9 min read • viewpoint

Mobile network virtualization calls for operating model reconfiguration

A trigger for change in telco sourcing and operating models

With mobile network virtualization, traditional sourcing evolves into a disaggregated and fast-paced IT-line procurement process, with an increasingly open interface of network elements. Simultaneously, the plan-build-run operating model shifts into iterative and integrated cycles. After operators adapt their organizational mindset to the requirements of these new models, they will need to undertake the necessary journey to redesign sourcing and operating processes to enable the benefits that mobile network virtualization promises.

By Dr. Karim Taga, Christoph Uferer, Jochen Rosen

Dr. Karim Taga

AustriaManaging Partner

Christoph Uferer


Jochen Rosen



In the 2020 “Virtualizing Mobile Networks” report, Arthur D. Little outlined how technological innovations in both mobile network design and deployment have forced operators to rethink their sourcing and operating models. In order to adapt, operators need to ensure they implement new sourcing strategies that consider the dimensions of higher fragmentation, higher vendor count, increased frequency, and changes to the ecosystem reach (see Figure 1). Such an approach will include the following elements:

  • Sourcing lots. Operators source in large lots along key domains (radio access network [RAN], core, transport, and operation/business support system [OSS/BSS]) due to low emphasis from vendors on interoperability. With open interfaces, integration will become simplified and enable operators to pick “best in suite” vendors for different network elements. In this respect, the key financial objective of procurement will shift from “economies of scale” to “supplier competition.”
  • Vendor count. The number of vendors will increase significantly. While the current supplier landscape includes one to two vendors per domain, this is expected to increase to as much as one or more per network element. Rakuten Mobile’s virtualized network, for example, lists at least nine distinct network vendors across radio equipment, edge data center hardware, core systems, transport systems, and OSS/BSS, as well as vendors to support system integration and end-to-end orchestration.
  • Frequency. Due to software/hardware disaggregation, solution lifecycles will be shortened significantly (down to three to five years), driven by both a faster pace of innovation and easier substitution. It is also expected that exchanging individual network elements, as opposed to large-scale swaps, will become more commonplace.
  • Ecosystem. The ecosystem is characterized by new entrants coming with a pure-software play as well as entrenchment from system integrators and hyperscalers, which are starting to compete with conventional network equipment providers (NEPs) that typically dominate the telco vendor space. Operators will need to extend their reach into this new ecosystem and familiarize themselves with the new, viable alternatives.

Figure 1. Evolving setup of MNO procurement


The new sourcing model imposes challenges to procurement, as the incurred changes cannot be easily implemented as modular add-ons to the existing procurement process. Instead, operators need to fundamentally rethink how to conduct sourcing. For example, given the more fragmented nature of sourcing lots, operators need to outline in advance the target architecture and implicit requirements, especially those in relation to ensuring the necessary openness, standardization, and integration/collaboration efforts that may be required. As a result, network architecture and strategy roles will become considerably more important.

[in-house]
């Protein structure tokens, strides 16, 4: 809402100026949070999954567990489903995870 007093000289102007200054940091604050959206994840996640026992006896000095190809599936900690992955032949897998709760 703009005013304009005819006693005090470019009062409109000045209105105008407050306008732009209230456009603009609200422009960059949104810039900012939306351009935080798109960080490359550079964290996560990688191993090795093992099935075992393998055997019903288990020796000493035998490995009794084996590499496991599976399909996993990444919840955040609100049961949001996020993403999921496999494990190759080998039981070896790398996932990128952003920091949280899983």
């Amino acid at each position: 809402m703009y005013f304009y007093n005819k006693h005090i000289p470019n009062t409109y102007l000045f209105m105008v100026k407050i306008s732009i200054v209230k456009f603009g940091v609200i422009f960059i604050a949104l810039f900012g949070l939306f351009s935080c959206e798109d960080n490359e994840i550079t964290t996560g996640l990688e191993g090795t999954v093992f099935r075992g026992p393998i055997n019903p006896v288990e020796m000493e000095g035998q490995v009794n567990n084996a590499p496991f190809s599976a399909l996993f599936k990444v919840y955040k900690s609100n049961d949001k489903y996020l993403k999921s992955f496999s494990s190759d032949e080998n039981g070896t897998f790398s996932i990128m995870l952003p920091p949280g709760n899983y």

Additionally, the increasing vendor count raises the complexity of comparing total cost of ownership (TCO) and performance, requiring more testing/proofs of concepts until industry standardization becomes sufficiently reliable (which can also be driven through operator pushes, with initiatives like the Telecom Infra Project and O-RAN Alliance). From a contractual perspective, agreements will require new mechanisms for vendor management and accountability, along with guarantees on interoperability.

The role of procurement will be to work on an ongoing basis with technical and commercial teams to ensure that the relevant control mechanisms are embedded in sourcing. Additionally, shorter solution lifecycles will require operators to implement mechanisms for the continuous monitoring of market-side demand and available solutions.

On one hand, the new supplier ecosystems require that operators be better informed and more proactive in seeking out specialized providers, with this potentially requiring advanced in-house knowledge of architecture, design, and integration. However, where end-to-end domain vendors were previously the norm, procurement processes need to be designed to enable these new and highly specialized players to compete.

Several major players have launched such initiatives, including NTT DOCOMO in Japan, which has pushed a multi-vendor setup in more than 10,000 base stations (as of December 2021), compliant with O-RAN Alliance guidelines and using two geographically overlapping baseband vendors. In Korea, KT Corporation is collaborating with NTT and Fujitsu in the development and testing of a multi-vendor RAN ecosystem.

European operators Telefonica and Vodafone are also pushing into multi-vendor setups, with initial pilots going live last year. Additionally, in July 2020 several Middle Eastern telcos (e.g., STC, Zain, Mobily, du) signed a memorandum of understanding to support new and innovative entrants in their sourcing of 4G and 5G solutions.


Besides rethinking the procurement model, fully leveraging the benefits of network virtualization will also require telco operators to reshape their traditional organizational setups. Here, we outline the key adjustments required to shift toward an operating model that enables and supports virtualized mobile networks.

Converging network and IT

In a traditional setup, telcos have often operated in silos with completely separated network and IT. In this configuration, a network operates in a “waterfall” (plan-build-run) format, with discrete RAN and core operations, while IT operations usually run in a more Agile setup. In contrast, the technological shift toward network virtualization enables the convergent operation of both network and IT (see Figure 2). The combined unit will most likely adopt a DevOps setup rather than following a traditional cascading plan-build-run process.

Figure 2. Vision operating model to facilitate network virtualization

A virtual network–enabled operating model is driven by holistic strategic planning for both network and IT, with this determining key investment directions and technology roadmaps. In this setup, certain functions such as architecture and design would be allocated to a single unit governing both network and IT roadmaps, with the new and convergent units being the main sites of transformation for both technological areas. Simultaneously, network and IT would move jointly to an Agile DevOps setup, combining build/operation of RAN, core, IT, and any other relevant tools and systems.